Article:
I offer therapy for children and teens who wish to overcome fear, worry, and anxiety. I often involve parents in the treatment process so that parents can support and encourage their child at home. My therapeutic approach is a collaborative one in which we all work together to help the child or teen cope with anxiety and learn to face it head on. Instead of running away from anxiety, children learn to go toward their anxiety and grow as a result. To achieve this, I work with the child or teen individually, and meet with their parents separately for parent coaching sessions.
In the beginning of therapy, my primary goal is to make sure the child feels safe and secure in the therapeutic relationship. When children feel safe with the therapist they are more likely to open up and trust the therapist with their worries and concerns. Therefore, in the first few sessions, I focus on getting to know the child, his or her likes/dislikes, friendships, interests, etc. After this initial phase, we begin to work on the child’s anxiety and helping them understand how anxiety is getting in the way. If I can help a child see that anxiety is not only not helping them, but actually hurting them, we can usually start the hard work of therapy with a feeling of motivation and eagerness to conquer anxiety.
In treating anxiety, I primarily use cognitive behavioral therapy (also called CBT) and exposure with response prevention. CBT involves learning to think more realistically and less catastrophically, and to behave in new ways — for example by approaching a feared situation instead of avoiding it. The “C” part is the thinking part and the “B” part is the behaving part, hence CBT! Most children who struggle with anxiety have learned to cope by avoiding the things that seem scary or dangerous to them. That’s normal and understandable. My job is to teach them coping skills to reduce their anxiety so that avoidance becomes less necessary for them. Little by little, we work together to face fears instead of avoiding them.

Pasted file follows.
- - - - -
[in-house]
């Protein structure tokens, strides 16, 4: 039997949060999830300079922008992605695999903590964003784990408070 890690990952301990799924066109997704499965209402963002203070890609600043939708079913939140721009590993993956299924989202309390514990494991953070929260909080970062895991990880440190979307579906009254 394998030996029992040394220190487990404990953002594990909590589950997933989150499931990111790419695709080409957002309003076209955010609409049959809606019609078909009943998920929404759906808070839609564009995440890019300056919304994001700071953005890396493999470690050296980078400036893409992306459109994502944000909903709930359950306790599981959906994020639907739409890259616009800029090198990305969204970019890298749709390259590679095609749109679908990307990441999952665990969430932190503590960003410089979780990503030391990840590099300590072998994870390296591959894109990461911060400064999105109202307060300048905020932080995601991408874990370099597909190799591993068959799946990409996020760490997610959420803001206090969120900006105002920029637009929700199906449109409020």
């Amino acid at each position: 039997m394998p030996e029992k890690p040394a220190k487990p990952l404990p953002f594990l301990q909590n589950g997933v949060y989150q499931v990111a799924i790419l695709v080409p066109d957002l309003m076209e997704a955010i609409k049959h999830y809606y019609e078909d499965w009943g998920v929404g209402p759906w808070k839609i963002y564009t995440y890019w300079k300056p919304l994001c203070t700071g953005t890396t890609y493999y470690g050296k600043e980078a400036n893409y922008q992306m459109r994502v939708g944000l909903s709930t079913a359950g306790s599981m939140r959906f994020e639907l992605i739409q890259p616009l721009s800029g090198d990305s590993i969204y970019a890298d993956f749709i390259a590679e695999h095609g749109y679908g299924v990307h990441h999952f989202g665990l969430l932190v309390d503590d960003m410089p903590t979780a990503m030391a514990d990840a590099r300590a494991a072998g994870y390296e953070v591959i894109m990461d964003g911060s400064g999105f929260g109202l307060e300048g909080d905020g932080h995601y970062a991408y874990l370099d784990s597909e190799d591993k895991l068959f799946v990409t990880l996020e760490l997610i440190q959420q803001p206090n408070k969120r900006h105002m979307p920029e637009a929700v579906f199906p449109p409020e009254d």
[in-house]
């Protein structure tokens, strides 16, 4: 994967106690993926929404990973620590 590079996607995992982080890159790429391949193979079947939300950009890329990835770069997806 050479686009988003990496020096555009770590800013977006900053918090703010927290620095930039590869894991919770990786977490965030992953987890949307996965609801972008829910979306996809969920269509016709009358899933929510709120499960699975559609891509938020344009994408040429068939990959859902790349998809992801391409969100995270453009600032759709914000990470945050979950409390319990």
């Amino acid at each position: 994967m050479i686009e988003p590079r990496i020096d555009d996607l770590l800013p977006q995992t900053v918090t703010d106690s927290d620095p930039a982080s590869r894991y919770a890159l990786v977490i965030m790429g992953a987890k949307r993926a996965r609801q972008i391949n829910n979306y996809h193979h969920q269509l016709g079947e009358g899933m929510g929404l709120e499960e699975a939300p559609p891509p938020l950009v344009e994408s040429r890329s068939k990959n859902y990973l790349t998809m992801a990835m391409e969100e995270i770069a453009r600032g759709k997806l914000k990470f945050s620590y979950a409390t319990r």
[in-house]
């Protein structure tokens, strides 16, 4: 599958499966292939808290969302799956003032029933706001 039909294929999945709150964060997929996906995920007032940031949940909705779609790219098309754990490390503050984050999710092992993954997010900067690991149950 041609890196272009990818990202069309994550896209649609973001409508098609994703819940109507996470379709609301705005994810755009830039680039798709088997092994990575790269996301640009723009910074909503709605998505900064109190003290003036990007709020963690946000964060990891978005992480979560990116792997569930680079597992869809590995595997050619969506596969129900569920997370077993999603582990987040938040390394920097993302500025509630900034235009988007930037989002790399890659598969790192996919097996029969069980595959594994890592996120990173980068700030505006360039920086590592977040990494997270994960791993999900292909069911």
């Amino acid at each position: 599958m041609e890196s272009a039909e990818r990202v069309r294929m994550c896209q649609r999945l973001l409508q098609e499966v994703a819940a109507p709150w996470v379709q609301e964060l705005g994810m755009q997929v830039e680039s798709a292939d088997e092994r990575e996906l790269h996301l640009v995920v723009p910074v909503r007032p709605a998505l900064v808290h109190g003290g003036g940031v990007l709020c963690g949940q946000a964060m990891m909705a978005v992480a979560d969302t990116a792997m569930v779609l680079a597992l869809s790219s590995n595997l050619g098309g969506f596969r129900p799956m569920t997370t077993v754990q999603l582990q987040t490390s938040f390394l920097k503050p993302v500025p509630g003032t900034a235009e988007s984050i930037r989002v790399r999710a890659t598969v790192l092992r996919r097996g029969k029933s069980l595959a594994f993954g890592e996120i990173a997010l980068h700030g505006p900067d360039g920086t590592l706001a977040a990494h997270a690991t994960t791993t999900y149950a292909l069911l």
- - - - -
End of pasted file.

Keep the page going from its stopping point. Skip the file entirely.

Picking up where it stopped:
Exposure with response prevention is the part of therapy that involves facing fears in a gradual manner without relying on old and unhelpful coping skills. For a child with Obsessive Compulsive Disorder, this might involve touching a surface that may contain germs without hand-washing immediately.
Once the goals of therapy have been reached, we begin to prepare the child for life after therapy. This stage of therapy usually involves a few sessions to reinforce coping skills learned in treatment and anticipate situations when coping skills may be needed. The final stage of therapy also involves saying goodbye to the therapist and providing positive closure to the therapy experience.
Some children and teens decide to continue therapy on a less frequent basis after treatment goals have been reached because they enjoy having a safe, trusted adult to discuss concerns with as they grow up. While not every child wants or needs this, I’m happy to provide this if it is desired.
The following anxiety disorders are treated in my practice:
Generalized Anxiety Disorder
Separation Anxiety Disorder
Obsessive Compulsive Disorder